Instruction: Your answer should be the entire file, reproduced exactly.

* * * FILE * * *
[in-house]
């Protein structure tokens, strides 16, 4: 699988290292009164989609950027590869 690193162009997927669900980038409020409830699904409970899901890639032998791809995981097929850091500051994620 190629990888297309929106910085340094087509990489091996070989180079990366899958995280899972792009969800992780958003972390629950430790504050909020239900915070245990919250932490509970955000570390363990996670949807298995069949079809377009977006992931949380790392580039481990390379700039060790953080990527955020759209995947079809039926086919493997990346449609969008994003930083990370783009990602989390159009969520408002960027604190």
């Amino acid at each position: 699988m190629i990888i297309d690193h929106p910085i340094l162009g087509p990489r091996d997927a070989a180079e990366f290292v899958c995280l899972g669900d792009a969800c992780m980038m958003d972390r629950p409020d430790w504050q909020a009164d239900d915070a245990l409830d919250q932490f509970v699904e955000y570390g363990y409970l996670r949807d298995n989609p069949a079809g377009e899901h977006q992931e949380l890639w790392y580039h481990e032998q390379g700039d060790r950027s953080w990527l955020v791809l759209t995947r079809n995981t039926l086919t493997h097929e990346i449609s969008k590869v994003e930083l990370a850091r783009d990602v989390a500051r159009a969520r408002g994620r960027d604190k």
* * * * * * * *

[in-house]
């Protein structure tokens, strides 16, 4: 699988290292009164989609950027590869 690193162009997927669900980038409020409830699904409970899901890639032998791809995981097929850091500051994620 190629990888297309929106910085340094087509990489091996070989180079990366899958995280899972792009969800992780958003972390629950430790504050909020239900915070245990919250932490509970955000570390363990996670949807298995069949079809377009977006992931949380790392580039481990390379700039060790953080990527955020759209995947079809039926086919493997990346449609969008994003930083990370783009990602989390159009969520408002960027604190």
């Amino acid at each position: 699988m190629i990888i297309d690193h929106p910085i340094l162009g087509p990489r091996d997927a070989a180079e990366f290292v899958c995280l899972g669900d792009a969800c992780m980038m958003d972390r629950p409020d430790w504050q909020a009164d239900d915070a245990l409830d919250q932490f509970v699904e955000y570390g363990y409970l996670r949807d298995n989609p069949a079809g377009e899901h977006q992931e949380l890639w790392y580039h481990e032998q390379g700039d060790r950027s953080w990527l955020v791809l759209t995947r079809n995981t039926l086919t493997h097929e990346i449609s969008k590869v994003e930083l990370a850091r783009d990602v989390a500051r159009a969520r408002g994620r960027d604190k």